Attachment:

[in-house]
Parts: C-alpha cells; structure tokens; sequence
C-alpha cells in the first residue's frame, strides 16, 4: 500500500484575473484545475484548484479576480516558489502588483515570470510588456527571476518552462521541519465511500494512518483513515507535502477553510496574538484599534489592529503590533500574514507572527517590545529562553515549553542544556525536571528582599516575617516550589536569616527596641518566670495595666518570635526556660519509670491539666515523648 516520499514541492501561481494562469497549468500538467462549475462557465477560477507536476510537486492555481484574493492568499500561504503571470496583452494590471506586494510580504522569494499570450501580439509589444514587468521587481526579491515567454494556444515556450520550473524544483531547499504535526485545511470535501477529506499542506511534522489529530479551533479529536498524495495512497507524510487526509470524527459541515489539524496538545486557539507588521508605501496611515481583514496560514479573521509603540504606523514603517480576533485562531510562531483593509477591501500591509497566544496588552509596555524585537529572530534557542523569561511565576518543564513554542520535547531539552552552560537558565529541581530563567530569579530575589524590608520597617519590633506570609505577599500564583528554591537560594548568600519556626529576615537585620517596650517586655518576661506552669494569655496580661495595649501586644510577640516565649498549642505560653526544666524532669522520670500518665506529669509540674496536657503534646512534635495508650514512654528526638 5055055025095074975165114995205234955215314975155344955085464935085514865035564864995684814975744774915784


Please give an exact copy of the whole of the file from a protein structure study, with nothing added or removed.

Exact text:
[in-house]
Parts: C-alpha cells; structure tokens; sequence
C-alpha cells in the first residue's frame, strides 16, 4: 500500500484575473484545475484548484479576480516558489502588483515570470510588456527571476518552462521541519465511500494512518483513515507535502477553510496574538484599534489592529503590533500574514507572527517590545529562553515549553542544556525536571528582599516575617516550589536569616527596641518566670495595666518570635526556660519509670491539666515523648 516520499514541492501561481494562469497549468500538467462549475462557465477560477507536476510537486492555481484574493492568499500561504503571470496583452494590471506586494510580504522569494499570450501580439509589444514587468521587481526579491515567454494556444515556450520550473524544483531547499504535526485545511470535501477529506499542506511534522489529530479551533479529536498524495495512497507524510487526509470524527459541515489539524496538545486557539507588521508605501496611515481583514496560514479573521509603540504606523514603517480576533485562531510562531483593509477591501500591509497566544496588552509596555524585537529572530534557542523569561511565576518543564513554542520535547531539552552552560537558565529541581530563567530569579530575589524590608520597617519590633506570609505577599500564583528554591537560594548568600519556626529576615537585620517596650517586655518576661506552669494569655496580661495595649501586644510577640516565649498549642505560653526544666524532669522520670500518665506529669509540674496536657503534646512534635495508650514512654528526638 5055055025095074975165114995205234955215314975155344955085464935085514865035564864995684814975744774915784